A new chapter in agriculture: No-cost know-how
Here's a new way of bringing ignorant farmers to book. After many years of seminars, meetings, and farm fairs every sowing season, kharif or rabi, the agriculture department has taken a new initiative of giving away agricultural literature free of cost.punjab Updated: Apr 01, 2012 22:22 IST
Here's a new way of bringing ignorant farmers to book. After many years of seminars, meetings, and farm fairs every sowing season, kharif or rabi, the agriculture department has taken a new initiative of giving away agricultural literature free of cost.
A 200-page book will take the details of every main crop of the state to farmers every season. The department has 30,000 copies of the kharif edition (English and Punjabi versions) ready for distribution in 12,885 villages across Punjab.
A few days ago, Punjab Agricultural University (PAU), Ludhiana, had issued a report that farmers of the state put Rs 170 crore worth of needless fertiliser in soil every year. The first edition of the book spells out how this has contaminated groundwater with nitrogen over the past two decades.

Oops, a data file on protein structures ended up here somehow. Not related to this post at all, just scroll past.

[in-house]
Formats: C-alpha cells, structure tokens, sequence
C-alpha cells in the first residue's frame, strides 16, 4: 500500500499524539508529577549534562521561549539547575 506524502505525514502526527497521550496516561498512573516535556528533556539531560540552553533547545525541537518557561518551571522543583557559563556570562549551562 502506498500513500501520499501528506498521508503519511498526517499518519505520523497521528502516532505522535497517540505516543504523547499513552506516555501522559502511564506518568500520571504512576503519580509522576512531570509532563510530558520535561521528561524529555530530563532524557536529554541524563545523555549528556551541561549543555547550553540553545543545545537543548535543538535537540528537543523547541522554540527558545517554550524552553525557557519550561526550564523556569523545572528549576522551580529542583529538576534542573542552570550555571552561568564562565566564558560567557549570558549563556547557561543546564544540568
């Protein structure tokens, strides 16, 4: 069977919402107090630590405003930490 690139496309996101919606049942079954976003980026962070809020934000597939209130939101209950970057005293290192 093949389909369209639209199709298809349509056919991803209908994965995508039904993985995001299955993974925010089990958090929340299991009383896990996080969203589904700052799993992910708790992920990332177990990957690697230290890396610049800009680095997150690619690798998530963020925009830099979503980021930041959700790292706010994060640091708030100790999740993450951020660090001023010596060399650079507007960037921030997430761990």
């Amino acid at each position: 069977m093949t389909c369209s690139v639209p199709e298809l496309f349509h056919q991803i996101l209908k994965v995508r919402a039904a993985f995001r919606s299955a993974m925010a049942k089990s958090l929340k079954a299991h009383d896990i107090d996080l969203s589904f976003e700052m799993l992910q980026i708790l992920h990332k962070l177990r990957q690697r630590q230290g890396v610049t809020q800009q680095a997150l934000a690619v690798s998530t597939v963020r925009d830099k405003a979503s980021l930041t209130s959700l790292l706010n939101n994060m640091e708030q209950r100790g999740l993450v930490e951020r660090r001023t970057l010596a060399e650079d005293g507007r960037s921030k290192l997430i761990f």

Farmers know they have damaged underground water. "No doubt, we put excess fertiliser into the soil," said Labh Singh, former sarpanch of Baghele Wala village in the district. "We need more awareness."
Excessive and untimely application of nitrogen fertiliser can make nitrogen escape from the soil-plant systems to water bodies and the atmosphere, creating horrendous pollution. When nitrogen escapes to the atmosphere, the oxides of this element break the ozone layer, and cause serious health hazards for generations to come.
Farmers do try to contact officials concerned for information on the correct application of fertilisers. "Many times, our voice goes unheard," said Kulwinder Singh, progressive farmer of Bhinder Kalan village. "The book will help."
Of the 30,000 books, the department will distribute 795 in Moga district. "The cost of each book is Rs 40," said agriculture development officer (ADO) Jaswinder Singh Brar, winner of a state award. "To 326 villages, 165 farmer friends, and 304 other progressive farmers in the district, the literature will reach free of cost in another few days."
The book's title is "Package of Practices for Crops of Punjab). "Agriculture Technology Management Agency (ATMA) is partner in its making," said Ravi Kumar Sabharwal, chief agriculture officer of Moga. "In this book, sarpanches and progressive farmers can find all the recommendations of the
PAU, and then they can share this information with the other farmers in their villages."
The first edition contains the entire information about kharif crop such as moong, paddy, corn, cotton, and all the seasonal vegetables. "Experts from the PAU bring out an edition of the book every crop season," said agriculture minister Tota Singh, "but for the first time, the agriculture department has purchased a high number of copies for distribution."
The government will also organise agricultural awareness camps at grain markets.